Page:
In late March European Union leaders announced a joint rescue package with the IMF to stop Greece defaulting on its debts.
They have promised Greece €22 billion in case it fails to refinance its loans on the international money market.
But the rescue package would impose further savage budget cuts—to be paid for by ordinary people. The Greek government has already been rocked by massive resistance to existing austerity measures, undertaken by the supposedly left wing PASOK party to please global financial markets.
A third general strike within a month on March 11 was the biggest yet. It came in response to a further €4.8 in public spending cuts announced since the previous general strike in February.
Public sector workers are facing pay cuts of 7 per cent and cuts to holiday bonuses, pensions are to be frozen and the GST and fuel taxes increased.
According to Guy Smallman in Greece, “The protest was perhaps twice the size of the one during the general strike of 24 February”. Ninety per cent of workplaces across the country took part. Services across the country from flights to schools, hospitals and public transport were paralysed once again.
Train services ran only to take workers to and from the demonstration.
The union leadership has deferred decisions on further action until after the Easter break. But Panos Garganas, editor of Greek socialist newspaper Workers Solidarity says that “each day sees groups of workers holding protests against the cuts” with the latest being a doctor’s strike over cuts to wages and to force the government to keep its promise to hire 2000 new doctors.
The rescue package came about for two linked reasons. On one hand the governments of the EU, especially Germany, are concerned about the destabilising effect if Greece defaulted on its debts.
The EU faces the risk of a wave of defaults. Total government debt in Italy is at 114 per cent of its GDP, a level that is actually higher than Greece, whose debt is currently 112.6 per cent of GDP.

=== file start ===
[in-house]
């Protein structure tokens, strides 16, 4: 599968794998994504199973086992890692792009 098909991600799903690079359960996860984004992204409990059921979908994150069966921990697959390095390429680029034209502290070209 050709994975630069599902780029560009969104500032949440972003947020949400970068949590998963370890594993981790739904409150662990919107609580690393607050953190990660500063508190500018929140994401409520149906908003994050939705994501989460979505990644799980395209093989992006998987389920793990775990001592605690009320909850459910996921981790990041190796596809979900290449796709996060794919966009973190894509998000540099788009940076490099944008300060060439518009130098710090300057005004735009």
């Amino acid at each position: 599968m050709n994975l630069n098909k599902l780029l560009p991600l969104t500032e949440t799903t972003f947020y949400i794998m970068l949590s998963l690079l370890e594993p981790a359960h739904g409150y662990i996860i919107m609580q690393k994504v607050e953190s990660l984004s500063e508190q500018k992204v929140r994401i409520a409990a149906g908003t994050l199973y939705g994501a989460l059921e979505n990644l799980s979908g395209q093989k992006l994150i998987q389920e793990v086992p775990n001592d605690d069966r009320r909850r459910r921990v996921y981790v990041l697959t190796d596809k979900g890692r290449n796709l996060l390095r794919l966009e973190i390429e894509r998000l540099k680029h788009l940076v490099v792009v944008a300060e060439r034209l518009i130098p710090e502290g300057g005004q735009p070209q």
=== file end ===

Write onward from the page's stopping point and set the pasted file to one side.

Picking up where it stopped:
If you look at annual budget deficits as a percentage of GDP, the UK at 13 per cent is actually greater than that of Greece which sits at 12.5 per cent, with Spain and Ireland not far behind with 11.25 and 10.75 per cent respectively.
As economist Costas Lapavitsas points out, Germany, Europe’s biggest economy, is not immune from the economic crisis that is engulfing the Eurozone:
“German investment has been weak, and productivity generally rose less than in peripheral countries. In the past the exchange rates of these countries would have fallen, allowing them to improve their exports. But the euro makes this impossible.”
The second reason for the so-called rescue package is to apply financial discipline on the Greek government.
The involvement of the IMF at the behest of Germany, despite initial French opposition, is part of the EU’s attempts to ensure that the Greek government places the burden of the crisis onto Greece’s workers.
Heavy conditions attached to the package mean the €22 billion will be provided only if the government follows through on strict financial austerity measures. That means a cap on government spending, such as the current freeze in wage rises and government pensions and cuts to public services.
In effect, the EU and the IMF are demanding that the profits of the global financial institutions are guaranteed.
Costas Lapavitsas points out a more successful alternative would be, “restoring some fiscal freedom to member states, expanding the European budget, instituting fiscal transfers from rich to poor, and introducing a minimum wage and unemployment insurance. The ECB [European Central Bank] might also be allowed to buy state debt.”
The inspiring resistance in Greece needs to continue, and to escalate if it is to force the Government to back down on it austerity drive.
As Greek socialist Garganas argues, a way to take things further would be for “individual unions to go for all-out strikes, which is a possibility for those in power, telecoms, schools and local government”. The resistance in Greece is an example of the kind of action needed to stop workers being made to pay for the ongoing economic crisis.
By Stephen Martin